Miguel Gallardo is an innovative artist of Spanish comics. He began his career in the late 1970s and had his first success in May 1977 when he co-created 'Makoki' in Disco-Exprés magazine. Makoki was a psychopath who escaped from a mental hospital. In 1979, this character was transferred to the magazines Star and Bésame mucho. The same year, Gallardo became an artist for the El Víbora periodical.
Teaming up with Juan Mediavilla, he continued making renewing comics, featuring such characters as 'Tío Emo', 'El Niñato' and 'El buitre Buitaker'. With their series they developed a style that soon got the humorous name "línea chunga", a purely Spanish comic style. In 1982, when the publisher of El Víbora launched 'Makoki' magazine, Gallardo not only participated as an artist but also as editor of this magazine.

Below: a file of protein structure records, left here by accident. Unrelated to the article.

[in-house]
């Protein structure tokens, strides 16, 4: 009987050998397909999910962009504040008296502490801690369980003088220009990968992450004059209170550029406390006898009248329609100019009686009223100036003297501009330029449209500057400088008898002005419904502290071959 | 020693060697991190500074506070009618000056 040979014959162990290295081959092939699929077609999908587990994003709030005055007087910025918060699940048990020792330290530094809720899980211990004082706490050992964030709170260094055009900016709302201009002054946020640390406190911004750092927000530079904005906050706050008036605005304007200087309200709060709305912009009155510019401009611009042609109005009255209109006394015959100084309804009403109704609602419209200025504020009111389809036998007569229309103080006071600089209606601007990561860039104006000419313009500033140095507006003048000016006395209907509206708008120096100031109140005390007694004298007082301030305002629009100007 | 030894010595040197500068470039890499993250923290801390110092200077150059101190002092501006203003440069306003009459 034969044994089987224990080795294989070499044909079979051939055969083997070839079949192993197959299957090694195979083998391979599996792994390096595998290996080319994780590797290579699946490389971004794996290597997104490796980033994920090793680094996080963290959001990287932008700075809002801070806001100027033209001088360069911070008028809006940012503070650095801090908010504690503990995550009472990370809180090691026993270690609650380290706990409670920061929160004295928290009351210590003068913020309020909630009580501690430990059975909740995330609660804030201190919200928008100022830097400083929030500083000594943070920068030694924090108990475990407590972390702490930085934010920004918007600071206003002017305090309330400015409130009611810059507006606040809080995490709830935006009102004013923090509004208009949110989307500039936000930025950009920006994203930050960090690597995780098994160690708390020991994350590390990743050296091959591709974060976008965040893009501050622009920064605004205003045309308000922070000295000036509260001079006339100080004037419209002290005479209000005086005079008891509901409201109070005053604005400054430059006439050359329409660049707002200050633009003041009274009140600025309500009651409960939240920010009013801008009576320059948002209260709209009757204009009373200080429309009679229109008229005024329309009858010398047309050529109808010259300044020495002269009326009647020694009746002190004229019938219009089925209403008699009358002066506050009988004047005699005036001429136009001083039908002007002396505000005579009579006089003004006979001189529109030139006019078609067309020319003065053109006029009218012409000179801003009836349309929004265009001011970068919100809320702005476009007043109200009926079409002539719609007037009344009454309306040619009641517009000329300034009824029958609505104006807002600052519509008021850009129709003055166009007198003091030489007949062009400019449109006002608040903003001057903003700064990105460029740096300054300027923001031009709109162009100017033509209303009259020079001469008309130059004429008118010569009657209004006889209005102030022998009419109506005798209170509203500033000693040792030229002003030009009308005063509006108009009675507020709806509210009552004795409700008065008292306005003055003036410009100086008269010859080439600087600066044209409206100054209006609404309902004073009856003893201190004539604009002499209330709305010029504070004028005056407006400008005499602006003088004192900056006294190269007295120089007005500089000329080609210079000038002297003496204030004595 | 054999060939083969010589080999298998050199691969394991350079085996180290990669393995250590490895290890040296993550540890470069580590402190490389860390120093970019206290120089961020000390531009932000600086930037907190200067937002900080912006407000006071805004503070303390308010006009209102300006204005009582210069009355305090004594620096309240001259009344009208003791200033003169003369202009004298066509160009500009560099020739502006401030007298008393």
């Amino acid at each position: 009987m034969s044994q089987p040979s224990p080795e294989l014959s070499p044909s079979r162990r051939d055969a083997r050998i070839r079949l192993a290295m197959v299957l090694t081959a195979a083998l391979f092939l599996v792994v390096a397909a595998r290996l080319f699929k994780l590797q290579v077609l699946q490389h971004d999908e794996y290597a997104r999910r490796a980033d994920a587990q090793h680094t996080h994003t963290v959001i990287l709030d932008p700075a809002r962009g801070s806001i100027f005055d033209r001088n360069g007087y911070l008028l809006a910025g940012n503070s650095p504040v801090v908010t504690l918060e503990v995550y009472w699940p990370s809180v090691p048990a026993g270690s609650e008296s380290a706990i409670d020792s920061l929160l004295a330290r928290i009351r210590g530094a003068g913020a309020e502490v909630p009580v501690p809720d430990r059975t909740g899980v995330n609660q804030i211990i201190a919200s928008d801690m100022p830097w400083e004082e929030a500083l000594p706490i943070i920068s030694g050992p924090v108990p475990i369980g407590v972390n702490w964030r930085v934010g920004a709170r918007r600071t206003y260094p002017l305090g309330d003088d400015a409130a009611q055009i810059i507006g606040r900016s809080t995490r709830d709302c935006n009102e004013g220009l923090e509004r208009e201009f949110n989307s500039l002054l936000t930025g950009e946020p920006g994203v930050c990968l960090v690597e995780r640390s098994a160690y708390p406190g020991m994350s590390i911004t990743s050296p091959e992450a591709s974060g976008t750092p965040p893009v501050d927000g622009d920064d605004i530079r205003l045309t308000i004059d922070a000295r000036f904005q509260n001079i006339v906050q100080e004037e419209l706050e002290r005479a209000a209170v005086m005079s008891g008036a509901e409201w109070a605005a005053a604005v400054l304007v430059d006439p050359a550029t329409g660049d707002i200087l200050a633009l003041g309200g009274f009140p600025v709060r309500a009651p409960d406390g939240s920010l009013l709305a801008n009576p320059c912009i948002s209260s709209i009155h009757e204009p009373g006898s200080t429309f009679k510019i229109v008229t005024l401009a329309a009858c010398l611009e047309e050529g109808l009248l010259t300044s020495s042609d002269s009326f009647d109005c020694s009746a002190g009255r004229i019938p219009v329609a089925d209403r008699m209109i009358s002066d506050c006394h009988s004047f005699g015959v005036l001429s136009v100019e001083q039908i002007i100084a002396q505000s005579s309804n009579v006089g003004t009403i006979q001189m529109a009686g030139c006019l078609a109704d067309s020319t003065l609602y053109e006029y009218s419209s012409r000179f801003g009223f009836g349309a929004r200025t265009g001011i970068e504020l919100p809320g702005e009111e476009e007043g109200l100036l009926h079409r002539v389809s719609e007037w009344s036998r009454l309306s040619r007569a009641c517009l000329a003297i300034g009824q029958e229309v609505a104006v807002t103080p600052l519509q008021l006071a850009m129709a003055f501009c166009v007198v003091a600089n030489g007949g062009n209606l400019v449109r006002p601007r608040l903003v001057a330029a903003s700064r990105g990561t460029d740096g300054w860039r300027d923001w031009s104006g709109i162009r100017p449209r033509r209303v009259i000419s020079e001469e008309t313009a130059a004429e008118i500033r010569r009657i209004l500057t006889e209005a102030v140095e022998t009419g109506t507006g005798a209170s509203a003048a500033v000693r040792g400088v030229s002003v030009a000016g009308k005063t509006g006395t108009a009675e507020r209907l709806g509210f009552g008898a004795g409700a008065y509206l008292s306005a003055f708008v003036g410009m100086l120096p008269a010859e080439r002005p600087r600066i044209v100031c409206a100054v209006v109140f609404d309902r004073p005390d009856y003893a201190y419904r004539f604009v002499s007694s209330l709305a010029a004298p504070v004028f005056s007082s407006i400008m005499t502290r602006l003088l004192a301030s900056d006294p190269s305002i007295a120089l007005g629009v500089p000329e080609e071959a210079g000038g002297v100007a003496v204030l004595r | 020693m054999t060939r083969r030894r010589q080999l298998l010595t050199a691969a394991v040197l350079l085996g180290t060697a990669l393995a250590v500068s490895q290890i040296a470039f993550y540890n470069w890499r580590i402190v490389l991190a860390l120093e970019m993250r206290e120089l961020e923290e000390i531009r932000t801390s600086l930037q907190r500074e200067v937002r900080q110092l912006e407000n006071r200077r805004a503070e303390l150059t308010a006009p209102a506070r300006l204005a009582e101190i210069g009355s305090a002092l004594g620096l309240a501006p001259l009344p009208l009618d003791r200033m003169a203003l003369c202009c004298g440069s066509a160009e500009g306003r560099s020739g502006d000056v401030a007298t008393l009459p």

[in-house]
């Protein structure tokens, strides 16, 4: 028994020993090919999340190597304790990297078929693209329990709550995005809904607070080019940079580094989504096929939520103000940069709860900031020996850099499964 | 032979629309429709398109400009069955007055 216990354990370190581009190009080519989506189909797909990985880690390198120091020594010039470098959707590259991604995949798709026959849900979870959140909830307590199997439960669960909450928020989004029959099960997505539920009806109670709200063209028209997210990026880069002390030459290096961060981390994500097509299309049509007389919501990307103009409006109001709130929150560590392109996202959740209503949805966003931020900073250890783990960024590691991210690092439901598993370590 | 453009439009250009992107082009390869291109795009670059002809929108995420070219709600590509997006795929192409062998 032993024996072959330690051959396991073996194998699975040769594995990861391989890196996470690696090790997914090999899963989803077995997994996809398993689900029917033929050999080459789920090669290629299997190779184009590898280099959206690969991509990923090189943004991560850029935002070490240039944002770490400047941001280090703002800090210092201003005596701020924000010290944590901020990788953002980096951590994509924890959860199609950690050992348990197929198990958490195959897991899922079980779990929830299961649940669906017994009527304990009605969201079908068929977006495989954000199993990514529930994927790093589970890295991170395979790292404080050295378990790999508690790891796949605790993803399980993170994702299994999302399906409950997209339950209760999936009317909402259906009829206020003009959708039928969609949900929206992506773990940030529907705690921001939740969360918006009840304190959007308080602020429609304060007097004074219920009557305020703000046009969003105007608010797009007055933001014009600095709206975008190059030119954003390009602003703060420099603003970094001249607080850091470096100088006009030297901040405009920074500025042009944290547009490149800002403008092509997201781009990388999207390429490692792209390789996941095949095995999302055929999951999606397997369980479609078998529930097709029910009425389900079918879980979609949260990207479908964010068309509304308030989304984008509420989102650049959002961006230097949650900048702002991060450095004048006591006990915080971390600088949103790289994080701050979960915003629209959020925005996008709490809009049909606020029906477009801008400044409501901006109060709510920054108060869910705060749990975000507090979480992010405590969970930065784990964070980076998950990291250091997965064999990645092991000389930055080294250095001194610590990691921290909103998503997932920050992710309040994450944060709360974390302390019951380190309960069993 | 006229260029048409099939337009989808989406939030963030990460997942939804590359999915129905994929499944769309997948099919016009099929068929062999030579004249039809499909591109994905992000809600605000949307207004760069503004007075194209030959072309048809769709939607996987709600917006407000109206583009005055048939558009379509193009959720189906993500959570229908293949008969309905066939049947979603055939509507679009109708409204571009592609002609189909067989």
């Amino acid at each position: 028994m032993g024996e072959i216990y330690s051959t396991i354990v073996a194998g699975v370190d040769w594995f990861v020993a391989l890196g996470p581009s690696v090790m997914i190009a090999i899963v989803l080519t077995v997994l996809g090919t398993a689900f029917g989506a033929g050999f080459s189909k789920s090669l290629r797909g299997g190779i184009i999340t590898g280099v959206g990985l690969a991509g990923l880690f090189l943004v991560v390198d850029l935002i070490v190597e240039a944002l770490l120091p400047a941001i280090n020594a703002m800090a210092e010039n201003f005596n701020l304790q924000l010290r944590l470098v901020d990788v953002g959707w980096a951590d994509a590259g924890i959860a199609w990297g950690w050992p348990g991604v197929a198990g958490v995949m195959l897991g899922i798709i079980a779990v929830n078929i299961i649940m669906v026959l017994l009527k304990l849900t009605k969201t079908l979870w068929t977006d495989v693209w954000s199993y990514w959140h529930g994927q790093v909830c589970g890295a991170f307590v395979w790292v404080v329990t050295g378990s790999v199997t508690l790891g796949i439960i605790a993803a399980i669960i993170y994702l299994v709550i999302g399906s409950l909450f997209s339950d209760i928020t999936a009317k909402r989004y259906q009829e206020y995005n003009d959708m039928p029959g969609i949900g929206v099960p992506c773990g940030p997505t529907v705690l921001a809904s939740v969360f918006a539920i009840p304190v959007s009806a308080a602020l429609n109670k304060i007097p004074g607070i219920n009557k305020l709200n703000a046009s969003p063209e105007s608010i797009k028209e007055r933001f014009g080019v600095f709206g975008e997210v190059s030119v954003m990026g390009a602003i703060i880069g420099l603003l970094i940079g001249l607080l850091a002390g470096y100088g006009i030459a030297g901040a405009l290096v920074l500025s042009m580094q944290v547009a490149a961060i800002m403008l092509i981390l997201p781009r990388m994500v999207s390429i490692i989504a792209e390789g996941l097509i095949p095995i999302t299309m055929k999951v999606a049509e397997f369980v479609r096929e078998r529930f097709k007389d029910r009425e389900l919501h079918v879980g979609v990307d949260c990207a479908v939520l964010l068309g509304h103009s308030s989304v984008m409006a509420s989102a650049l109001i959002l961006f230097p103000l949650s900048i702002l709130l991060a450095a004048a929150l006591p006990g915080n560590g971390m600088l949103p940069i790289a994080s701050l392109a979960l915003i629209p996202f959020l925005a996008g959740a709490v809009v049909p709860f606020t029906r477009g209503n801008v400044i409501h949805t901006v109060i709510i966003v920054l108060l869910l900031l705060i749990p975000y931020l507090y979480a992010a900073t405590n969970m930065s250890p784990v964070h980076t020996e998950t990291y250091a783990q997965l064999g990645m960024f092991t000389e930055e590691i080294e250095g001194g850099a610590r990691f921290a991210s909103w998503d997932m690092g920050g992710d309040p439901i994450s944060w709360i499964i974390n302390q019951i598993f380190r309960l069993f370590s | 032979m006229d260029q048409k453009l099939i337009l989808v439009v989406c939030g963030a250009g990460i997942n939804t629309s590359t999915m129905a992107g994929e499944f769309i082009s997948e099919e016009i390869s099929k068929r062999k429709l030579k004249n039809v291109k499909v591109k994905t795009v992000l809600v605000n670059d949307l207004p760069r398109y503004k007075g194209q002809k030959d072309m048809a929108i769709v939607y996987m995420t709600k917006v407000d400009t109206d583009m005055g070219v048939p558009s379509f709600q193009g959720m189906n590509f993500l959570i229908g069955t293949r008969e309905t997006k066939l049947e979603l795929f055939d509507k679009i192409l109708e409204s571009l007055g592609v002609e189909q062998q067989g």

Around the mid-1980s Gallardo's comics showed a new tendency, more related to his other career as an illustrator. His colorful 'Perro Nick' is a good example of this style. He also drew two series written by Ignacio Vidal-Folch: 'Perico Carambola' (which became a daily page in the summer supplement of 'La Vanguardia' in the early 1990s) and 'Roberto España y Manolín' (a parody of 'Roberto Alcázar' classic series in 1994). Miguel Gallardo told the story of Makoki's death in Viñetas magazine in April/ May 1994.
One of Gallardo's most important works is 'María y yo' ('María and I'), an autobiographic story about his daughter who is autistic, published by Astiberri in 2007. Gallardo tells his story as a visual guide to understand autism. It has been made into a film in 2010. Astiberri has also published 'Un Largo Silencio', a graphic novel about his father's Civil War memories. Miguel Gallardo is a regular contributor to Nosotros somos los muertos, the fanzine edited by Max and Pere Joan.